He was a young and exceptional guy. In one of his speeches, he shows an old photo to the audience and asks them: “Would you invest in this man?”

The question is a fair one. In the photo, he is wearing a tank top and is sporting dreadlocks. I couldn’t believe that this young man, in just four days, could have written the code for a program that would launch his career.

Marco, money, and monashees

Thanks to this beautiful code, Marco overcame all the handicaps his looks might have imposed onto him when he presented it to VCs. With fire in his belly, he was able to boldly approach investors, door to door, until he finally reached that desired yes. 

Monashees—also an investor of 99 and Peixe Urbano—went in with an investment of US$300,000. 

Marco Gomes then quit his old job and moved to São Paulo to start his company.

In the beginning, he wanted to present an open-source code. It’s why he needed that Monashees money, to give him the runway to succeed, especially since his plans changed big time.

At first he thought Boo-Box would need three months to get its first client and six months to pay the bills. It took 18 months to get his first client and much longer until he could pay the bills.

After seven years of existence, Boo-Box has over 700,000 users and has reached 67,000.000 people through its platform. 

Marco sold the company to a partner. For him, it was time to move on to other projects.

Marco Gomes started his career from humble beginnings, pursued his dreams, had an innovative idea and believed he could do it. So he did.

Robinson Shiba and China in Box

Before Robinson Shiba, the disk-pizza—a delivery service some pizza places had—was the only delivery service Brazil had at the time. That’s right. We didn’t have a service that delivered any other food. Just pizza.

After a trip to the United States in 1986, Robinson realized that there was a great demand for Chinese food, and they delivered it in paper boxes which got Robinson’s attention.

Upon returning to Brazil, with only a business model in his mind, Robinson started from scratch in a market that showed little interest in expanding.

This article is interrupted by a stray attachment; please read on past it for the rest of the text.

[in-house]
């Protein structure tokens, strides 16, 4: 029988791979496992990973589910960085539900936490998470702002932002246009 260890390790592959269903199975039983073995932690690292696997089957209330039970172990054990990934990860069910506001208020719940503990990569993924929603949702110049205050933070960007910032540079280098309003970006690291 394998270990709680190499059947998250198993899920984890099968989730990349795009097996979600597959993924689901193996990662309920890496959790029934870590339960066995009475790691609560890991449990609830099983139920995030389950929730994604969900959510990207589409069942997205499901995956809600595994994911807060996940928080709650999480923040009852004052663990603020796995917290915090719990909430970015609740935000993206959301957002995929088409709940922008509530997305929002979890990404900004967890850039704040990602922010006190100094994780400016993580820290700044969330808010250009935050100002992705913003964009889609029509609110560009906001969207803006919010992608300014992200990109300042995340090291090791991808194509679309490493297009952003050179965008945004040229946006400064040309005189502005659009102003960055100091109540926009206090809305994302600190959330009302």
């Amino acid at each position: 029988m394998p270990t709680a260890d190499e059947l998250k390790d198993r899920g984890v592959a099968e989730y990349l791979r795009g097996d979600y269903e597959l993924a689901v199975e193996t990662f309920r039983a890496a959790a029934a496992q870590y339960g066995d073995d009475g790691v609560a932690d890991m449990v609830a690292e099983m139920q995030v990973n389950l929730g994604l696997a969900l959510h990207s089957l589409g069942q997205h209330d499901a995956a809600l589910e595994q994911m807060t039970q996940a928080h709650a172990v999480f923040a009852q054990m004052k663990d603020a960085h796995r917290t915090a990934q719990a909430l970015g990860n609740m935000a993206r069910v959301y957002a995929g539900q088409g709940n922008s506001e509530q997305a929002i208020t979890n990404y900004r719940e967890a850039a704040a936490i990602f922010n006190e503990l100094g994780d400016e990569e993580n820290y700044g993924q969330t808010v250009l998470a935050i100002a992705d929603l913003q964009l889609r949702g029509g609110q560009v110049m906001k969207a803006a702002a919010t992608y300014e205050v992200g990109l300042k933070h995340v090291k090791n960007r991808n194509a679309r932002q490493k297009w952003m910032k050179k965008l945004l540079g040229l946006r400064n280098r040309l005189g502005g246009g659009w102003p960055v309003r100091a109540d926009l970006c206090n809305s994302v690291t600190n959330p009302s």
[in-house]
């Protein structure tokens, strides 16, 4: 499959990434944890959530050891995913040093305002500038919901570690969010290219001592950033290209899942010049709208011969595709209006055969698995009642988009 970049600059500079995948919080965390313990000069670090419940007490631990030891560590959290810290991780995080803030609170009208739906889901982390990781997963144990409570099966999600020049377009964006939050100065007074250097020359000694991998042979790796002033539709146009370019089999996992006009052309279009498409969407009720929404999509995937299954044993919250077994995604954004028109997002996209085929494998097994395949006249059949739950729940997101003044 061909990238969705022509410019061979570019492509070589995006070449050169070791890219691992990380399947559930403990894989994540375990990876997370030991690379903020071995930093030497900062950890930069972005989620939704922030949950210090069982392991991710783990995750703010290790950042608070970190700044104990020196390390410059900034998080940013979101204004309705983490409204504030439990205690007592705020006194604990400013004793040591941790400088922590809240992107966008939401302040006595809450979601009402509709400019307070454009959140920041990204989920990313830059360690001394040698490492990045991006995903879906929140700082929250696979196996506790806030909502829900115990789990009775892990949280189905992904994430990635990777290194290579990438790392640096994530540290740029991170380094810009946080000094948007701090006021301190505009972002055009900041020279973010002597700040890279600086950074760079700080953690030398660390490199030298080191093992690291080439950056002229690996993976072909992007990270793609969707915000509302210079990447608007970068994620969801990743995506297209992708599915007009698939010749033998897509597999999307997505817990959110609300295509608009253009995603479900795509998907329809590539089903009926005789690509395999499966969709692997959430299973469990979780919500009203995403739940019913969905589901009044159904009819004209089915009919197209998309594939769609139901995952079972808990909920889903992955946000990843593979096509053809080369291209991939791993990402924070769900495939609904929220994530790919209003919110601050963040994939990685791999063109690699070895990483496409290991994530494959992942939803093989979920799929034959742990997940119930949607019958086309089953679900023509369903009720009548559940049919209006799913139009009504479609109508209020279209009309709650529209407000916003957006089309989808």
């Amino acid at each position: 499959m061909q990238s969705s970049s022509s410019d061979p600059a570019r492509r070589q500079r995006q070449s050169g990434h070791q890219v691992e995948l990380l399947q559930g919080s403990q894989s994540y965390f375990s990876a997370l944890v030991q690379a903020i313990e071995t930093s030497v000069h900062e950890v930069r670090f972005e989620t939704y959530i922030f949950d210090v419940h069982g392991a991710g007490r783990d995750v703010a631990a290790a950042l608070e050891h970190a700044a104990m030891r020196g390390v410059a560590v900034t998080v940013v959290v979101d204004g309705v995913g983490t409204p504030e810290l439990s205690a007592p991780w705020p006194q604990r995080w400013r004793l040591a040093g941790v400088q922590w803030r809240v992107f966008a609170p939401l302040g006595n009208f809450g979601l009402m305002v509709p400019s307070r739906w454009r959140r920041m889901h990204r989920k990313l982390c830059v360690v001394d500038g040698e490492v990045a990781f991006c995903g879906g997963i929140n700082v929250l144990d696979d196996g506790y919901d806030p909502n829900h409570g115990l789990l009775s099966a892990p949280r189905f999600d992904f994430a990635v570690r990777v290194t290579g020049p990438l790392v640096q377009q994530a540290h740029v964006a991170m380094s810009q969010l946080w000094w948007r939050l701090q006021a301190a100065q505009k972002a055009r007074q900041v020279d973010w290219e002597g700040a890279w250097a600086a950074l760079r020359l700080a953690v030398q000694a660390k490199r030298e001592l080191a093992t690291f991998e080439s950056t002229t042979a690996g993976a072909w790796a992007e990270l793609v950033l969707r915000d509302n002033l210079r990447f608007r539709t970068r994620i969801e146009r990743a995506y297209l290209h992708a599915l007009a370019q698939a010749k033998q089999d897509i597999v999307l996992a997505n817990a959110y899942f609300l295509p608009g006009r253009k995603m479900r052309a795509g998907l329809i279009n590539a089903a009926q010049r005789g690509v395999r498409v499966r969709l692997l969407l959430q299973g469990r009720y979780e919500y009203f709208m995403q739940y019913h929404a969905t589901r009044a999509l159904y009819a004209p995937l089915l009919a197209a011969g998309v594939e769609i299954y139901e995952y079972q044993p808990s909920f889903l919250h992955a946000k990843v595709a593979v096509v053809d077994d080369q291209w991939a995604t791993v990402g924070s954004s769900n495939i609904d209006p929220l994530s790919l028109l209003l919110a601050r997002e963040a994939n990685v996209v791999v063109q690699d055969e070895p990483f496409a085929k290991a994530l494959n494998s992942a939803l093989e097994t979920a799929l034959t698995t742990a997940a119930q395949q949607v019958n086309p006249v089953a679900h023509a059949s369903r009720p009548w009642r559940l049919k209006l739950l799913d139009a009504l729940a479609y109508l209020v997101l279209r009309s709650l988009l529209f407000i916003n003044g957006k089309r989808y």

After six years and after a few attempts with his brothers and friends, they created China in Box. The first dark kitchen—a delivery-only restaurant—Brazil had ever seen. All of this in a world without Ifood, Rappi or the internet.

But Robinson had a darker obstacle to overcome: Brazil’s prejudice against Asian cuisine.

His solution? To leave the kitchen on display for anyone to see. With the heart of the restaurant visible to the public nobody could ever say its hygiene was not perfect.

Today it has over 230 franchised stores in 22 Brazilian states and five restaurants in Mexico, reaching revenues of over US$57 million annually as of 2017.

What can we learn from these Founders?

We all want to succeed. Whether it’s our careers, our hobbies, or our love lives. But, how we succeed is another matter.

Indeed, there are a few points of this article that I think deserve to be highlighted. These are often seen as stumbling points for success, but which weren’t for these Founders.

None of these entrepreneurs: 

  • Had unrestricted access to money
  • Were satisfied with the state of the market they were entering
  • Got lucky. Their success came from years of preparing, studying, and testing

Lessons we can learn from these stories

  • Prepare yourself before taking the leap.: Like Flávio did before he quit his job and started his own business.
  • In the absence of money, persistence can make the difference between success or failure; Marco Gomes didn’t come from a wealthy place, he had to create his path through his credibility in programming.
  • Do not wait for the conditions to be 100 percent in your favor to start an idea; Flávio saw momentum and opened his School. He knew that waiting and saving wasn’t a possibility. He took a calculated risk while knowing exactly what he had to do.
  • Do not underestimate yourself. Had Marco listened to the prejudice surrounding his look—dreadlocks and all—, he may not have had the confidence to approach a big and important VC. 
  • If you still have no idea, learn to observe your surroundings; If Shiba hadn’t been walking down an American street with his eyes open for the latest trend, he may well have become a dentist. There would have been no revolution in the Brazilian food market.

It’s frequent to see an enterprising friend on the verge of giving up. What sets them apart from the rest is their willingness to persist.

Remember, when you read these stories, that the world needs the gift that only you can give.

-DR